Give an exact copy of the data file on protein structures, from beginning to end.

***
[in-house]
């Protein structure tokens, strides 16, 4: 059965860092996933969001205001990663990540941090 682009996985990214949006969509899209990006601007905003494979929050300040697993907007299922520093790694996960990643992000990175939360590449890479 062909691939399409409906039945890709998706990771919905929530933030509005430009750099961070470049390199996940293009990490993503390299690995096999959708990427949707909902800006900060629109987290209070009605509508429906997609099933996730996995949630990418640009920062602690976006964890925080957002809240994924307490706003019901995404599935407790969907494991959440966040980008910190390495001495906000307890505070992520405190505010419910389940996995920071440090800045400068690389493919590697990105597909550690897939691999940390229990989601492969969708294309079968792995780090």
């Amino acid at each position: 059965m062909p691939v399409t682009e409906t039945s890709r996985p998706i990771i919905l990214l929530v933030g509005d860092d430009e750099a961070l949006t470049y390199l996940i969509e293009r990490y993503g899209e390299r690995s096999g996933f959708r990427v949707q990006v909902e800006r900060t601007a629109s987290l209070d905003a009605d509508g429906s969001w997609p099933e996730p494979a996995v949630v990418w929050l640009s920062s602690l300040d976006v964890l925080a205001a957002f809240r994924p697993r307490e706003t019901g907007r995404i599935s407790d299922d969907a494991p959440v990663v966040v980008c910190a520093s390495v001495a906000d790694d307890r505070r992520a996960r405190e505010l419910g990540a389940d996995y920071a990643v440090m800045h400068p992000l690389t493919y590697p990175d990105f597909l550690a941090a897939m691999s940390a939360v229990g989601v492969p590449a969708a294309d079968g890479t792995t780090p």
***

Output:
[in-house]
């Protein structure tokens, strides 16, 4: 059965860092996933969001205001990663990540941090 682009996985990214949006969509899209990006601007905003494979929050300040697993907007299922520093790694996960990643992000990175939360590449890479 062909691939399409409906039945890709998706990771919905929530933030509005430009750099961070470049390199996940293009990490993503390299690995096999959708990427949707909902800006900060629109987290209070009605509508429906997609099933996730996995949630990418640009920062602690976006964890925080957002809240994924307490706003019901995404599935407790969907494991959440966040980008910190390495001495906000307890505070992520405190505010419910389940996995920071440090800045400068690389493919590697990105597909550690897939691999940390229990989601492969969708294309079968792995780090």
């Amino acid at each position: 059965m062909p691939v399409t682009e409906t039945s890709r996985p998706i990771i919905l990214l929530v933030g509005d860092d430009e750099a961070l949006t470049y390199l996940i969509e293009r990490y993503g899209e390299r690995s096999g996933f959708r990427v949707q990006v909902e800006r900060t601007a629109s987290l209070d905003a009605d509508g429906s969001w997609p099933e996730p494979a996995v949630v990418w929050l640009s920062s602690l300040d976006v964890l925080a205001a957002f809240r994924p697993r307490e706003t019901g907007r995404i599935s407790d299922d969907a494991p959440v990663v966040v980008c910190a520093s390495v001495a906000d790694d307890r505070r992520a996960r405190e505010l419910g990540a389940d996995y920071a990643v440090m800045h400068p992000l690389t493919y590697p990175d990105f597909l550690a941090a897939m691999s940390a939360v229990g989601v492969p590449a969708a294309d079968g890479t792995t780090p």